So what effect did the slaying of the babies in Bethlehem have on Jesus? What effect did the visit by an angel have on Jesus? What effect did fleeing to and living in Egypt have on Jesus? What effect did the long journey back to Nazareth have on him, and the fear that was associated with all these events? We don’t know, but we know He lived through these, and surely heard stories about them as he grew up. It was part of his human history. It was part of his life story. Though he was too young to understand, these events are significant and traumatic in the lives of Joseph and Mary. They were deeply affected by them. It is a big deal for a ruthless king to put out a “hit” on your baby! This king was no less than Herod the Great, a man who had his own children and wife killed to preserve his power.

The word “fear” seems appropriate to characterize the state of mind of this young family. There was much to be afraid of. A study conducted at King’s College in London and published in the American Journal of Psychiatry in 2015 concludes that children who grow up in an atmosphere of anxiety tend to be more anxious. The stated results of the study are: For both anxiety and neuroticism, the models provide support for significant direct environmental transmission from parents to their adolescent offspring.

What was Jesus exposed to as a young child? How did this affect his view of the world? Did these experiences make him more vulnerable in some situations? Do these questions make you uncomfortable? Remember the Hebrew writer’s words: “Since the children have flesh and blood, he too shared in their humanity…” (2:14) Again, “He is able to deal gently with those who are ignorant and are going astray, since he Himself is subject to weakness.” (3:2) So when someone who lived in fear said to Jesus, “You could not understand” he might say, “Did you ever have a hit put out on your head by the most powerful king in our land?”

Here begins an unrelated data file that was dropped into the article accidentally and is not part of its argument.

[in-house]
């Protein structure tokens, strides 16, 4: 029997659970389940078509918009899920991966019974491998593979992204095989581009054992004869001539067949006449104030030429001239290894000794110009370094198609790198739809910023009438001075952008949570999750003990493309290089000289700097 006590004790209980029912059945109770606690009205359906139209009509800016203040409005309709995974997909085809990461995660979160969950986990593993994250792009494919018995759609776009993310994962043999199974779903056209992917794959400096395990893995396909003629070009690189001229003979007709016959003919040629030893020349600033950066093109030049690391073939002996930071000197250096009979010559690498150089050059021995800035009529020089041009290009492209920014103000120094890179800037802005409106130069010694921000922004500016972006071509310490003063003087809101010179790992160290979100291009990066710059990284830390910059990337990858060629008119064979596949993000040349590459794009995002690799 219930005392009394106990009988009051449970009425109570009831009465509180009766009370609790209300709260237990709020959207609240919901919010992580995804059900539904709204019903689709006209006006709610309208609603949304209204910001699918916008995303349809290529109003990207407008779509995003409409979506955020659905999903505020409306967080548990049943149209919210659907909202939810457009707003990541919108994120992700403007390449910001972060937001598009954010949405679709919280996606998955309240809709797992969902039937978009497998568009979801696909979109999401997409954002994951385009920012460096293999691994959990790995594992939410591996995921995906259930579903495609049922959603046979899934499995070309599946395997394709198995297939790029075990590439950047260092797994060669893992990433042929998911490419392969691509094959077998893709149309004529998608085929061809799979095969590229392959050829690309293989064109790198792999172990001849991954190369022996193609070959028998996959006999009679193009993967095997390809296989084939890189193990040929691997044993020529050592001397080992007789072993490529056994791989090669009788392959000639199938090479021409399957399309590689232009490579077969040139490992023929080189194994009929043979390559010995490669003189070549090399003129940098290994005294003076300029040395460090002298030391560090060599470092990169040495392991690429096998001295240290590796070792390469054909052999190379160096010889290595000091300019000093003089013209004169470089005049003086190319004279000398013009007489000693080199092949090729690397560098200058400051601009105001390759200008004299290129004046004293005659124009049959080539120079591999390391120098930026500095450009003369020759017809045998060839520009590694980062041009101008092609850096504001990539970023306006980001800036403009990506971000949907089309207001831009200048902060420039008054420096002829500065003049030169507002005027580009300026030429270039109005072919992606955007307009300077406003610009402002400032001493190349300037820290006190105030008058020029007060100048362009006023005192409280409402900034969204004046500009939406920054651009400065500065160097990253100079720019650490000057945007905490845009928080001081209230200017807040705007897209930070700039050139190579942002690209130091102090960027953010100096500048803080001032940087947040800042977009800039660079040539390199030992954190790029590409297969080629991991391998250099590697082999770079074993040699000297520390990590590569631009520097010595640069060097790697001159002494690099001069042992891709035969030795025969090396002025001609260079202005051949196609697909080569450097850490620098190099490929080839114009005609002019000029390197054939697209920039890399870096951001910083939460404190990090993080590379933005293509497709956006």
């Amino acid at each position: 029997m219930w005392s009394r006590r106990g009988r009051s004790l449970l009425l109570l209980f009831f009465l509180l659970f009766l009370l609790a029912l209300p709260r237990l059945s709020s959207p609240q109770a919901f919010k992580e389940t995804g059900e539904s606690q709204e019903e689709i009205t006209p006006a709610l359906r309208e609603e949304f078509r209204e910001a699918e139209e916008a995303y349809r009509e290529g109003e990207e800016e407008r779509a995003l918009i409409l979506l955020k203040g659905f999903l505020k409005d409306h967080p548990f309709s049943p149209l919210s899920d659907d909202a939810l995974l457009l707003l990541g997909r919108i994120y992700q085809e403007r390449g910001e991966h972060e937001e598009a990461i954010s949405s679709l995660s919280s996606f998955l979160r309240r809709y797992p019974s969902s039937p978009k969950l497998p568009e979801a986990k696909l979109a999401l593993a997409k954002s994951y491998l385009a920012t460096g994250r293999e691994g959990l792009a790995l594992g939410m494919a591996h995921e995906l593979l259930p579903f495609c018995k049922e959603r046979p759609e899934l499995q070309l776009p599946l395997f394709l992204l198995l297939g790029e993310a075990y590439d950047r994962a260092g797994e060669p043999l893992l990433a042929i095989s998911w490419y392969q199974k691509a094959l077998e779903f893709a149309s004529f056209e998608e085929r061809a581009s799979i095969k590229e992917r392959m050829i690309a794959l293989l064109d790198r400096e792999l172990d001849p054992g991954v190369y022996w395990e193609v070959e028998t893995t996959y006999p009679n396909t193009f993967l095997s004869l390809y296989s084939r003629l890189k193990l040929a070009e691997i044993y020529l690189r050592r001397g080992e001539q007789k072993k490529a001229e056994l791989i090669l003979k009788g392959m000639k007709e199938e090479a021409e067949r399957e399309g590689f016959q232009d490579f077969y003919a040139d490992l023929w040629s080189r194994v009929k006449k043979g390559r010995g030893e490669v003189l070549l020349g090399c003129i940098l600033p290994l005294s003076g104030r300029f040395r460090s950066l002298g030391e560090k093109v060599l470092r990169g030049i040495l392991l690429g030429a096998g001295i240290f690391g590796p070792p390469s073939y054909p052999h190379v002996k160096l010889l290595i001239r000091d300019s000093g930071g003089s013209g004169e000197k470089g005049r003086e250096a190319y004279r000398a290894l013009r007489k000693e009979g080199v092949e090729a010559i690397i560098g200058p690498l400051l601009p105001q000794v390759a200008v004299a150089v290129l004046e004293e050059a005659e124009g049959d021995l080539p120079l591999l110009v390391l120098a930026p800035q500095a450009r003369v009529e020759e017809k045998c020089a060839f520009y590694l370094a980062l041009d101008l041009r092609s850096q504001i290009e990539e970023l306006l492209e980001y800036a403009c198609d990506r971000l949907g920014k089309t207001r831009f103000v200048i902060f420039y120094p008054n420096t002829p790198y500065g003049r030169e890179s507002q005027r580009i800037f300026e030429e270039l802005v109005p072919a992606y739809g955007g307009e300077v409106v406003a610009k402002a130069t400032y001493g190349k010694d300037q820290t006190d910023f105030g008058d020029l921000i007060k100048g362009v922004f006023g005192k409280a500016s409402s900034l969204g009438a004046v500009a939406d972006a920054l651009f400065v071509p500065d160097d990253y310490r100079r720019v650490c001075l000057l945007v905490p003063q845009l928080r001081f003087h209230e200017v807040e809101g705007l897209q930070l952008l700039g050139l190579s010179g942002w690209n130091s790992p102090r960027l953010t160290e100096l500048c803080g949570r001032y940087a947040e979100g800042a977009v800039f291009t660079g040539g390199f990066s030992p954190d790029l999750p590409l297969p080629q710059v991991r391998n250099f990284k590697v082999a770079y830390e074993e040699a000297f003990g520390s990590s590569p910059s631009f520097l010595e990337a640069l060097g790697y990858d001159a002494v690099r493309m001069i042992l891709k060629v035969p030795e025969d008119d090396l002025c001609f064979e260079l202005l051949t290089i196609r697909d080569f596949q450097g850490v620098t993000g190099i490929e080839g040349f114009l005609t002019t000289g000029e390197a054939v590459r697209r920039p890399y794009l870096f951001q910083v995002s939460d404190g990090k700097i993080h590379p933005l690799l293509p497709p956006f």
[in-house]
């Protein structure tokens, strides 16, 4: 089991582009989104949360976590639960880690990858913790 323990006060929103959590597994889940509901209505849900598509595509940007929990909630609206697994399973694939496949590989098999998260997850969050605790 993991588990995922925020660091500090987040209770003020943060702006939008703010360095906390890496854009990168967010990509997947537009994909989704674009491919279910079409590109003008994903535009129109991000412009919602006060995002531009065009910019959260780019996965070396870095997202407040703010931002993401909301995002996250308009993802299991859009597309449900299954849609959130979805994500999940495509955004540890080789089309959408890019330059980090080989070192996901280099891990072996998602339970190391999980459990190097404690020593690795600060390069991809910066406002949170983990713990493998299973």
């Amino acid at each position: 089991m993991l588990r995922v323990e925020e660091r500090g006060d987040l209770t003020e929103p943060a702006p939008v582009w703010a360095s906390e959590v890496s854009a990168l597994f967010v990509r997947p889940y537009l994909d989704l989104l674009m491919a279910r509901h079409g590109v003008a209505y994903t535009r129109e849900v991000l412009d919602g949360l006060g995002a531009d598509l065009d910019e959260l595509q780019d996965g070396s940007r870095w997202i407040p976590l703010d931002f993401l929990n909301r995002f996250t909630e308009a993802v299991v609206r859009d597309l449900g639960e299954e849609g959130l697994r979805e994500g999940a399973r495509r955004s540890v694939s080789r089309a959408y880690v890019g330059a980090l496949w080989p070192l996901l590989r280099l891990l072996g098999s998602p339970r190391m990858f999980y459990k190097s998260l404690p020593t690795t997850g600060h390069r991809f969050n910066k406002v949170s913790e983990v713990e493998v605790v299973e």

Thursday, November 16, 2017


"It is written in the Prophets: 'They will all be taught by God.' Everyone who listens to the Father and learns from Him comes to me." John 6:45 Jesus knew his Bible. He could quote it. He could apply it. He could use it in His own teachable moments. His text was Isaiah 54:13, a messianic continuation of the great "suffering servant" text of Isa.53. The chapter begins with the "barren woman" who never bore a child eventually having more children to the point of having to enlarge her tent. Paul quotes this in Galatians 4:27 as a reference to Sarah who stayed childless for years and eventually gave birth to a Promise through whom all the nations of the earth would be blessed. God's family is expanding and He must teach His children.